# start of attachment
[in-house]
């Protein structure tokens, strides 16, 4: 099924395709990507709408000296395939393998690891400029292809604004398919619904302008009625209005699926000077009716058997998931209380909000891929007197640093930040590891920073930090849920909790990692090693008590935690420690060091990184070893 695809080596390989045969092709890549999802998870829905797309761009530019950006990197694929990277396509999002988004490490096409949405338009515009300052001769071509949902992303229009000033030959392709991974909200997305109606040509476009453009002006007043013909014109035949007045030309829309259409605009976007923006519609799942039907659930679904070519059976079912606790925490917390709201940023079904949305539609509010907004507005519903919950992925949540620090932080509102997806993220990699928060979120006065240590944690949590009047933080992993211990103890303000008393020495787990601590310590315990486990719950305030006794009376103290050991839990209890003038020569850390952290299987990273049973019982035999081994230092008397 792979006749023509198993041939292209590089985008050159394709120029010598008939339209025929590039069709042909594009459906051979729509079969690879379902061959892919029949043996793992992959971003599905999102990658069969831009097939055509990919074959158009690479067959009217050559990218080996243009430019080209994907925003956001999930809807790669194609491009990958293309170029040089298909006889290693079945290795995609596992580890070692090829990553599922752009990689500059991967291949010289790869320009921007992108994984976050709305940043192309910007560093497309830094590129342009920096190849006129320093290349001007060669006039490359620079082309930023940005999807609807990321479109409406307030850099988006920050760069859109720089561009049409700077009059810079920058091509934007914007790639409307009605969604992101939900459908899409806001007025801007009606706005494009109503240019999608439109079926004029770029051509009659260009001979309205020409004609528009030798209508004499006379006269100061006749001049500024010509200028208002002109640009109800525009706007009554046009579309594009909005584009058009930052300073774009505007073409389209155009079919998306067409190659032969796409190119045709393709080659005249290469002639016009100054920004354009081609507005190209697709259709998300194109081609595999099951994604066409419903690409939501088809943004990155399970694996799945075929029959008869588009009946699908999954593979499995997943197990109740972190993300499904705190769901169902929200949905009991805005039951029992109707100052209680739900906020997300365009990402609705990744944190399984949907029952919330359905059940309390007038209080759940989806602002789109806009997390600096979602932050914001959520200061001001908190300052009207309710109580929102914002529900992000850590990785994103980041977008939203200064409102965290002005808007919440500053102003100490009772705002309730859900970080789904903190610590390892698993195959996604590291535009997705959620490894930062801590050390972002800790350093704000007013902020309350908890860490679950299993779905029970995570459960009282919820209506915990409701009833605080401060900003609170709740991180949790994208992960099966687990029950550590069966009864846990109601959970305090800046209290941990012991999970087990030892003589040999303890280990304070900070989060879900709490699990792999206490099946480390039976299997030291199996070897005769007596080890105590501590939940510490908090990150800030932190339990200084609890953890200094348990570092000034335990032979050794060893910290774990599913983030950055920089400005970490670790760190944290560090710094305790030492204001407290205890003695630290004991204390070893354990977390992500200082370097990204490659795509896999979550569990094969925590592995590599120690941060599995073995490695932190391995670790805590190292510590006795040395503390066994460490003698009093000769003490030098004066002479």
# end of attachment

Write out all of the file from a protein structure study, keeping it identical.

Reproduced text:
[in-house]
């Protein structure tokens, strides 16, 4: 099924395709990507709408000296395939393998690891400029292809604004398919619904302008009625209005699926000077009716058997998931209380909000891929007197640093930040590891920073930090849920909790990692090693008590935690420690060091990184070893 695809080596390989045969092709890549999802998870829905797309761009530019950006990197694929990277396509999002988004490490096409949405338009515009300052001769071509949902992303229009000033030959392709991974909200997305109606040509476009453009002006007043013909014109035949007045030309829309259409605009976007923006519609799942039907659930679904070519059976079912606790925490917390709201940023079904949305539609509010907004507005519903919950992925949540620090932080509102997806993220990699928060979120006065240590944690949590009047933080992993211990103890303000008393020495787990601590310590315990486990719950305030006794009376103290050991839990209890003038020569850390952290299987990273049973019982035999081994230092008397 792979006749023509198993041939292209590089985008050159394709120029010598008939339209025929590039069709042909594009459906051979729509079969690879379902061959892919029949043996793992992959971003599905999102990658069969831009097939055509990919074959158009690479067959009217050559990218080996243009430019080209994907925003956001999930809807790669194609491009990958293309170029040089298909006889290693079945290795995609596992580890070692090829990553599922752009990689500059991967291949010289790869320009921007992108994984976050709305940043192309910007560093497309830094590129342009920096190849006129320093290349001007060669006039490359620079082309930023940005999807609807990321479109409406307030850099988006920050760069859109720089561009049409700077009059810079920058091509934007914007790639409307009605969604992101939900459908899409806001007025801007009606706005494009109503240019999608439109079926004029770029051509009659260009001979309205020409004609528009030798209508004499006379006269100061006749001049500024010509200028208002002109640009109800525009706007009554046009579309594009909005584009058009930052300073774009505007073409389209155009079919998306067409190659032969796409190119045709393709080659005249290469002639016009100054920004354009081609507005190209697709259709998300194109081609595999099951994604066409419903690409939501088809943004990155399970694996799945075929029959008869588009009946699908999954593979499995997943197990109740972190993300499904705190769901169902929200949905009991805005039951029992109707100052209680739900906020997300365009990402609705990744944190399984949907029952919330359905059940309390007038209080759940989806602002789109806009997390600096979602932050914001959520200061001001908190300052009207309710109580929102914002529900992000850590990785994103980041977008939203200064409102965290002005808007919440500053102003100490009772705002309730859900970080789904903190610590390892698993195959996604590291535009997705959620490894930062801590050390972002800790350093704000007013902020309350908890860490679950299993779905029970995570459960009282919820209506915990409701009833605080401060900003609170709740991180949790994208992960099966687990029950550590069966009864846990109601959970305090800046209290941990012991999970087990030892003589040999303890280990304070900070989060879900709490699990792999206490099946480390039976299997030291199996070897005769007596080890105590501590939940510490908090990150800030932190339990200084609890953890200094348990570092000034335990032979050794060893910290774990599913983030950055920089400005970490670790760190944290560090710094305790030492204001407290205890003695630290004991204390070893354990977390992500200082370097990204490659795509896999979550569990094969925590592995590599120690941060599995073995490695932190391995670790805590190292510590006795040395503390066994460490003698009093000769003490030098004066002479």